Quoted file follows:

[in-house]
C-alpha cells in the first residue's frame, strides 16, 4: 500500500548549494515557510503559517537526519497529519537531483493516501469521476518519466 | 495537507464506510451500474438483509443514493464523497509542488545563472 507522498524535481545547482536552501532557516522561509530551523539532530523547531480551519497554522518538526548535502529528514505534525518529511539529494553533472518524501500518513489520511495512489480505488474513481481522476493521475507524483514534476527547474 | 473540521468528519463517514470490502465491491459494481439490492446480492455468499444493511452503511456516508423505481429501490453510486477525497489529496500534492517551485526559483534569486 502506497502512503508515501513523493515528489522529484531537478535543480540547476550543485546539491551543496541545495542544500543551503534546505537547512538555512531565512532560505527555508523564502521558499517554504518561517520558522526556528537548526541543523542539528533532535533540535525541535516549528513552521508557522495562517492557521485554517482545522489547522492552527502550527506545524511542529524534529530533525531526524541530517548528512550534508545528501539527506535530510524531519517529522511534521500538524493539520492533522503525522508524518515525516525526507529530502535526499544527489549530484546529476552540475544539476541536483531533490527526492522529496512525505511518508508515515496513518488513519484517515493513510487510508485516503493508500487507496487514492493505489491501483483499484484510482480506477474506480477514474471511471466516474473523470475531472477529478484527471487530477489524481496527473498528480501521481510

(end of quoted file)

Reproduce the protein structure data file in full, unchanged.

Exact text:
[in-house]
C-alpha cells in the first residue's frame, strides 16, 4: 500500500548549494515557510503559517537526519497529519537531483493516501469521476518519466 | 495537507464506510451500474438483509443514493464523497509542488545563472 507522498524535481545547482536552501532557516522561509530551523539532530523547531480551519497554522518538526548535502529528514505534525518529511539529494553533472518524501500518513489520511495512489480505488474513481481522476493521475507524483514534476527547474 | 473540521468528519463517514470490502465491491459494481439490492446480492455468499444493511452503511456516508423505481429501490453510486477525497489529496500534492517551485526559483534569486 502506497502512503508515501513523493515528489522529484531537478535543480540547476550543485546539491551543496541545495542544500543551503534546505537547512538555512531565512532560505527555508523564502521558499517554504518561517520558522526556528537548526541543523542539528533532535533540535525541535516549528513552521508557522495562517492557521485554517482545522489547522492552527502550527506545524511542529524534529530533525531526524541530517548528512550534508545528501539527506535530510524531519517529522511534521500538524493539520492533522503525522508524518515525516525526507529530502535526499544527489549530484546529476552540475544539476541536483531533490527526492522529496512525505511518508508515515496513518488513519484517515493513510487510508485516503493508500487507496487514492493505489491501483483499484484510482480506477474506480477514474471511471466516474473523470475531472477529478484527471487530477489524481496527473498528480501521481510